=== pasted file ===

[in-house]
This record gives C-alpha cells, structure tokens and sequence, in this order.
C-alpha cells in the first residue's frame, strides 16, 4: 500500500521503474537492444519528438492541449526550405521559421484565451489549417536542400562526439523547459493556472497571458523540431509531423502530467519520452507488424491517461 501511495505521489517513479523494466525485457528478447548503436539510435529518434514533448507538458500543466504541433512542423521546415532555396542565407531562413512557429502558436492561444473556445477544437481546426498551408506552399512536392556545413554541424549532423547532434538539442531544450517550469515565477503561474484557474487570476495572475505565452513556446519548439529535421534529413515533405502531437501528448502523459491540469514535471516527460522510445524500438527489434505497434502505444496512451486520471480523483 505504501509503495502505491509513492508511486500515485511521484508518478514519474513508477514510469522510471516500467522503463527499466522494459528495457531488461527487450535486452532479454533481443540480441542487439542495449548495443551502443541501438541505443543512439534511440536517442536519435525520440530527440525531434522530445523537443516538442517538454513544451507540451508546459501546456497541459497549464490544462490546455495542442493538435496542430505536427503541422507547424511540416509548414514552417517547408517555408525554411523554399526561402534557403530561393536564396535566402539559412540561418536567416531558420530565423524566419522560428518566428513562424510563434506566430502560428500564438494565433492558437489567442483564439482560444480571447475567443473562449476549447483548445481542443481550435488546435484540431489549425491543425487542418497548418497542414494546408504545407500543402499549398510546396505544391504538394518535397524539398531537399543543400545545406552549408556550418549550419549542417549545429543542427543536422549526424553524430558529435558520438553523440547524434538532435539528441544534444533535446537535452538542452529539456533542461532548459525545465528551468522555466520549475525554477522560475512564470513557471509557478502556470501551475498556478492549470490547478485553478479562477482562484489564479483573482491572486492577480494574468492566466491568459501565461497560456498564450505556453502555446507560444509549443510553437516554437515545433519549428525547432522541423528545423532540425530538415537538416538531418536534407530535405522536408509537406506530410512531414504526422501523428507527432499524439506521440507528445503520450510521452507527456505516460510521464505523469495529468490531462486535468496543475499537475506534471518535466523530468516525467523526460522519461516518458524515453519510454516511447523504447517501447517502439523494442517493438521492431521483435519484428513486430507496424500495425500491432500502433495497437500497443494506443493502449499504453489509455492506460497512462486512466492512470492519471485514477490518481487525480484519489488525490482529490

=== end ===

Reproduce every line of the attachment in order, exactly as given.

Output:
[in-house]
This record gives C-alpha cells, structure tokens and sequence, in this order.
C-alpha cells in the first residue's frame, strides 16, 4: 500500500521503474537492444519528438492541449526550405521559421484565451489549417536542400562526439523547459493556472497571458523540431509531423502530467519520452507488424491517461 501511495505521489517513479523494466525485457528478447548503436539510435529518434514533448507538458500543466504541433512542423521546415532555396542565407531562413512557429502558436492561444473556445477544437481546426498551408506552399512536392556545413554541424549532423547532434538539442531544450517550469515565477503561474484557474487570476495572475505565452513556446519548439529535421534529413515533405502531437501528448502523459491540469514535471516527460522510445524500438527489434505497434502505444496512451486520471480523483 505504501509503495502505491509513492508511486500515485511521484508518478514519474513508477514510469522510471516500467522503463527499466522494459528495457531488461527487450535486452532479454533481443540480441542487439542495449548495443551502443541501438541505443543512439534511440536517442536519435525520440530527440525531434522530445523537443516538442517538454513544451507540451508546459501546456497541459497549464490544462490546455495542442493538435496542430505536427503541422507547424511540416509548414514552417517547408517555408525554411523554399526561402534557403530561393536564396535566402539559412540561418536567416531558420530565423524566419522560428518566428513562424510563434506566430502560428500564438494565433492558437489567442483564439482560444480571447475567443473562449476549447483548445481542443481550435488546435484540431489549425491543425487542418497548418497542414494546408504545407500543402499549398510546396505544391504538394518535397524539398531537399543543400545545406552549408556550418549550419549542417549545429543542427543536422549526424553524430558529435558520438553523440547524434538532435539528441544534444533535446537535452538542452529539456533542461532548459525545465528551468522555466520549475525554477522560475512564470513557471509557478502556470501551475498556478492549470490547478485553478479562477482562484489564479483573482491572486492577480494574468492566466491568459501565461497560456498564450505556453502555446507560444509549443510553437516554437515545433519549428525547432522541423528545423532540425530538415537538416538531418536534407530535405522536408509537406506530410512531414504526422501523428507527432499524439506521440507528445503520450510521452507527456505516460510521464505523469495529468490531462486535468496543475499537475506534471518535466523530468516525467523526460522519461516518458524515453519510454516511447523504447517501447517502439523494442517493438521492431521483435519484428513486430507496424500495425500491432500502433495497437500497443494506443493502449499504453489509455492506460497512462486512466492512470492519471485514477490518481487525480484519489488525490482529490